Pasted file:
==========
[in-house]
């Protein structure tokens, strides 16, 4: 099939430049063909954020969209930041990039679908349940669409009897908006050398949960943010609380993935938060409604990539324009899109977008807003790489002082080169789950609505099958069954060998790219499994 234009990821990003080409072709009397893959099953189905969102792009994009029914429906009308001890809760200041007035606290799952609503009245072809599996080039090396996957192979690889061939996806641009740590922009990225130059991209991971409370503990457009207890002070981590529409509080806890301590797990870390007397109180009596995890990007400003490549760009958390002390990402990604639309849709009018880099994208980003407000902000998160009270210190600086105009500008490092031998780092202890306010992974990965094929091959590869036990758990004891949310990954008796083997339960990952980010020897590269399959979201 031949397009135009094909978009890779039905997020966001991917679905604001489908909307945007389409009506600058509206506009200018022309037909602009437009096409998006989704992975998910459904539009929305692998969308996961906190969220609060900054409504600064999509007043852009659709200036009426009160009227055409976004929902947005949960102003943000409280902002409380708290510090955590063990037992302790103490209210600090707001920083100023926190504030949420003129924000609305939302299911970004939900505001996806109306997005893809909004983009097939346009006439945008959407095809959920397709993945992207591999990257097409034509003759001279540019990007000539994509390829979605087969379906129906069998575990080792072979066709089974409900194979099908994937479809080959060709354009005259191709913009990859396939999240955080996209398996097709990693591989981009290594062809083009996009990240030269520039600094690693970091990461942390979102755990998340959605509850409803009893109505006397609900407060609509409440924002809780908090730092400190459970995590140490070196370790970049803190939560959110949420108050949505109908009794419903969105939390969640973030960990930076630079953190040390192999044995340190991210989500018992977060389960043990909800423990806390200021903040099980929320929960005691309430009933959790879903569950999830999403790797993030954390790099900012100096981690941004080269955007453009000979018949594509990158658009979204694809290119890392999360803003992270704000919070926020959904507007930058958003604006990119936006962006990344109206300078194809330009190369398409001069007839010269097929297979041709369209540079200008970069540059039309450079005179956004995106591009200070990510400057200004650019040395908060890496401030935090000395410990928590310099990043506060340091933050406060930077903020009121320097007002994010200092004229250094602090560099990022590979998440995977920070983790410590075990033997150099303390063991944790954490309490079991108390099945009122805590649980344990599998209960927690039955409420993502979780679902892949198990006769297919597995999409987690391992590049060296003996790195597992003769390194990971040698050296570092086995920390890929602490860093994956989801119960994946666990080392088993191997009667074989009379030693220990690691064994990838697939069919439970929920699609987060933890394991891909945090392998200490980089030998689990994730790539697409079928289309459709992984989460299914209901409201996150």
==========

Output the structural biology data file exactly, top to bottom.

[in-house]
């Protein structure tokens, strides 16, 4: 099939430049063909954020969209930041990039679908349940669409009897908006050398949960943010609380993935938060409604990539324009899109977008807003790489002082080169789950609505099958069954060998790219499994 234009990821990003080409072709009397893959099953189905969102792009994009029914429906009308001890809760200041007035606290799952609503009245072809599996080039090396996957192979690889061939996806641009740590922009990225130059991209991971409370503990457009207890002070981590529409509080806890301590797990870390007397109180009596995890990007400003490549760009958390002390990402990604639309849709009018880099994208980003407000902000998160009270210190600086105009500008490092031998780092202890306010992974990965094929091959590869036990758990004891949310990954008796083997339960990952980010020897590269399959979201 031949397009135009094909978009890779039905997020966001991917679905604001489908909307945007389409009506600058509206506009200018022309037909602009437009096409998006989704992975998910459904539009929305692998969308996961906190969220609060900054409504600064999509007043852009659709200036009426009160009227055409976004929902947005949960102003943000409280902002409380708290510090955590063990037992302790103490209210600090707001920083100023926190504030949420003129924000609305939302299911970004939900505001996806109306997005893809909004983009097939346009006439945008959407095809959920397709993945992207591999990257097409034509003759001279540019990007000539994509390829979605087969379906129906069998575990080792072979066709089974409900194979099908994937479809080959060709354009005259191709913009990859396939999240955080996209398996097709990693591989981009290594062809083009996009990240030269520039600094690693970091990461942390979102755990998340959605509850409803009893109505006397609900407060609509409440924002809780908090730092400190459970995590140490070196370790970049803190939560959110949420108050949505109908009794419903969105939390969640973030960990930076630079953190040390192999044995340190991210989500018992977060389960043990909800423990806390200021903040099980929320929960005691309430009933959790879903569950999830999403790797993030954390790099900012100096981690941004080269955007453009000979018949594509990158658009979204694809290119890392999360803003992270704000919070926020959904507007930058958003604006990119936006962006990344109206300078194809330009190369398409001069007839010269097929297979041709369209540079200008970069540059039309450079005179956004995106591009200070990510400057200004650019040395908060890496401030935090000395410990928590310099990043506060340091933050406060930077903020009121320097007002994010200092004229250094602090560099990022590979998440995977920070983790410590075990033997150099303390063991944790954490309490079991108390099945009122805590649980344990599998209960927690039955409420993502979780679902892949198990006769297919597995999409987690391992590049060296003996790195597992003769390194990971040698050296570092086995920390890929602490860093994956989801119960994946666990080392088993191997009667074989009379030693220990690691064994990838697939069919439970929920699609987060933890394991891909945090392998200490980089030998689990994730790539697409079928289309459709992984989460299914209901409201996150």